I never seem to write up about my favourite films, do I? It’s enough of a mission just to keep up with all the new films and music coming out. I find myself rarely watching DVDs, and almost never buying new ones. But my Studio Ghibli collection is still going strong, and I hope to add to it soon when “From up on Poppy Hill” comes out, after Cineworld shafted me by not showing it. Hmph. It was in their “Summer of Cinema” trailer too!
Anyway, I don’t know if it’s a good or bad idea to start with one of Ghibli’s most well-known films, or at least their breakthrough feature in terms of worldwide attention. “Spirited Away”, directed by legendary anime director Hayao Miyazaki, at the time became Japan’s biggest grossing film, and even walked away with an Academy Award for Best Animated Feature.
It open the gates further for anime to enter the mainstream, and established Studio Ghibli as a big player on the international scene. I can’t quite remember if this was the first Ghibli movie I ever saw. Certainly it was the first anime I ever saw at a cinema. I did end up with a fairly dodgy VCD collection of all of Ghibli’s movies – I think up to “Spirited away” – all in Japanese with subtitles. I was totally blown away, and I’m quite sad that I don’t think I’ll ever have that joy of discovering something quite so special again.
“Spirited Away” is the tale of a bratty kid, Chihiro, who is moving to a new town. After getting lost, she and her family explore what looks like an abandoned town. On finding a load of delicious food, her parents stop for a snack. But it quickly becomes apparent that this is no ordinary town, and her parents turn into pigs. Chihiro is in the world of spirits, with no obvious means of escape.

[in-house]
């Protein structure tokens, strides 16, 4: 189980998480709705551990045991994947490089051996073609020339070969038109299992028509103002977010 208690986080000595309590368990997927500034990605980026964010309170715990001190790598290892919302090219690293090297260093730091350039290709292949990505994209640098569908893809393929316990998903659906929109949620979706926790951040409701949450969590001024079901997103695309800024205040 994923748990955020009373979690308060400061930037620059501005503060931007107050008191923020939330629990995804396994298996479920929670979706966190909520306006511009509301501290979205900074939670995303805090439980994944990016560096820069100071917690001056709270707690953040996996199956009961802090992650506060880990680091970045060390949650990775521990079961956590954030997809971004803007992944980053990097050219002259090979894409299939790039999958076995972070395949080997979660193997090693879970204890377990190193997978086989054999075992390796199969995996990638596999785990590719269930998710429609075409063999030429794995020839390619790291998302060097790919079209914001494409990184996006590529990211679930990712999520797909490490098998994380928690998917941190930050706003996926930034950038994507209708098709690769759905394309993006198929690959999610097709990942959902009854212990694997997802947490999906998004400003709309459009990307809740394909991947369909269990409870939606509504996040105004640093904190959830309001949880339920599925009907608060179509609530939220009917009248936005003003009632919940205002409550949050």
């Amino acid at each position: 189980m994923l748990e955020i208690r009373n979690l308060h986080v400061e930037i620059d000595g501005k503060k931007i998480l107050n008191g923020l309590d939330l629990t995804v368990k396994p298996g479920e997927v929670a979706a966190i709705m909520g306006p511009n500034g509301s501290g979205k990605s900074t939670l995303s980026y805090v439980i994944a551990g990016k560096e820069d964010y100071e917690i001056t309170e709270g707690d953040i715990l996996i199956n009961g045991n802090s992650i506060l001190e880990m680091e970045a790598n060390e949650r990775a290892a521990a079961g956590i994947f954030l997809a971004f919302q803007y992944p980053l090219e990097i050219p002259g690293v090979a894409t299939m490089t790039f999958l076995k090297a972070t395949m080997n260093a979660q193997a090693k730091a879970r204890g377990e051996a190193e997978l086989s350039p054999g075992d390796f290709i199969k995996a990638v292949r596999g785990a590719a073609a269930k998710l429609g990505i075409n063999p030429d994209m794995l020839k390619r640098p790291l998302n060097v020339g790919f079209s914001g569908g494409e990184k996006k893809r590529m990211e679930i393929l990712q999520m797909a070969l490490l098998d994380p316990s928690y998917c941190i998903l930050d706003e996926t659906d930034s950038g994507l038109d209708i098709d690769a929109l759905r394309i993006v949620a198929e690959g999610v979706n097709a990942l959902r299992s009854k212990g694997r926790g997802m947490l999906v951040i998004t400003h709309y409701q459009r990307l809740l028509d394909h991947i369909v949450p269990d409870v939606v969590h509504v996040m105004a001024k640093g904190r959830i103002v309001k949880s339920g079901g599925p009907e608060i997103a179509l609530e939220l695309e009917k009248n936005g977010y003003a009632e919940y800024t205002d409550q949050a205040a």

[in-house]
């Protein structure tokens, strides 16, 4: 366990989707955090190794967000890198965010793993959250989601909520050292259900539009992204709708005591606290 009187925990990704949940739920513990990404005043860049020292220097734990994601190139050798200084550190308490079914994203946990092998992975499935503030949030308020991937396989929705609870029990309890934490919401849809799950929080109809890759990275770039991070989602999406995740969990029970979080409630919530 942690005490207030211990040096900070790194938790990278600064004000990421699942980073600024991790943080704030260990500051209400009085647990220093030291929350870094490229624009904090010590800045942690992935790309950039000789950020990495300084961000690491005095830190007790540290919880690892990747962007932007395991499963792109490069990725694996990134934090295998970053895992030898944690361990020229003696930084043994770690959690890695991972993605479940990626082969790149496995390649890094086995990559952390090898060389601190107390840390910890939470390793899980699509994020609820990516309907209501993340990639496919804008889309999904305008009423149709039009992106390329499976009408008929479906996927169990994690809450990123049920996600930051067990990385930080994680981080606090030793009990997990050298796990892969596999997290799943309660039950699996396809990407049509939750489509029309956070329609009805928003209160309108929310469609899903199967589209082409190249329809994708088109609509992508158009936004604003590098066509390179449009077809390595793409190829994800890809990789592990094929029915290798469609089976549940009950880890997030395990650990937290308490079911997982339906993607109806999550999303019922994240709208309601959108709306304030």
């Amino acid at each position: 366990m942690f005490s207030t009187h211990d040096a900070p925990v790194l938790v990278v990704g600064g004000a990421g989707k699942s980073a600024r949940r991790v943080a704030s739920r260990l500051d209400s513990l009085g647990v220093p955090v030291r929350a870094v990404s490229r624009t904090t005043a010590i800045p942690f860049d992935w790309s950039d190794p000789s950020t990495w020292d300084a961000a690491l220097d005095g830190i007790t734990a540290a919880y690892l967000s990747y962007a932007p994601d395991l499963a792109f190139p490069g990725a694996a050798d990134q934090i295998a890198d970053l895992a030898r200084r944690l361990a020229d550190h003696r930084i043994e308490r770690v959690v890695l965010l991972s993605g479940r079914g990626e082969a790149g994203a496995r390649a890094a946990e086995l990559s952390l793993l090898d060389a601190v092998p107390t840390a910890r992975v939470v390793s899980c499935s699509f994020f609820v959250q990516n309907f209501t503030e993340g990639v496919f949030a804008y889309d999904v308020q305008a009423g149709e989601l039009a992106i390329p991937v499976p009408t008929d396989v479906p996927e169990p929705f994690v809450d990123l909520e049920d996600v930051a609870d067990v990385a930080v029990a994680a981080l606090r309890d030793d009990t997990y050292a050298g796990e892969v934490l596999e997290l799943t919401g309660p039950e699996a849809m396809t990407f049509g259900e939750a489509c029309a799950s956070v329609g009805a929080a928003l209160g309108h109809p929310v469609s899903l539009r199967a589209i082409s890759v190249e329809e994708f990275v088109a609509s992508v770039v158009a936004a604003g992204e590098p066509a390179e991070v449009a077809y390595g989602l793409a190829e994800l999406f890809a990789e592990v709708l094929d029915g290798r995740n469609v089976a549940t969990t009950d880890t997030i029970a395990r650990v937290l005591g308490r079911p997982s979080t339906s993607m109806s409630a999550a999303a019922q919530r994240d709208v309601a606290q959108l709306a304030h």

Taking refuge in a huge bath-house with the help of a mysterious boy Haku and the boiler operator Kamaji, she keeps a low profile and works in the bath-house, trying to find a way to save her parents and escape this world. She tries to keep out of the way of monstrous bath-house proprietress Yubaba, but ends up getting tangled up in spirit-world politics and embarks on a journey with an unlikely entourage of strange characters.
If you’ve never watched an anime, this is a good a place as any to start. Some of the cultural points might seem a little odd, such as the Japanese inclination to see spirits in everything, but if you allow yourself to be charmed by the beautiful visuals and gentle but engrossing story, you’ll have a good time. The English voice actors are solid, though as is often the case, the young female lead is a bit shrill and whiney.
If you don’t want to listen to a Japanophile like me, look at the critic acclaim this film has gathered. It’s always making “Best film ever” lists, and is still one of the highest-rated traditional animations on the aggregate review sites. For once – speaking as someone who never seems to like critic’s choices as much as they do – it lives up to the hype.
Take a chance on this. If you like it, there are SO many more you can watch. Even just sticking with Ghibli there are so many great experiences. For younger viewers and the young at heart, I recommend the iconic “My neighbour Totoro” & “Ponyo”. For fans of the quirky, check out “Kiki’s Delivery Service” and “The Cat Returns”, and for more serious fare (but not as impenetrable as “Akira”), try “Nausicaa”, “Princess Mononoke” and “Grave of the Fireflies”. But I could carry on with that list … Ghibli – for me at least – only rarely make a mis-step.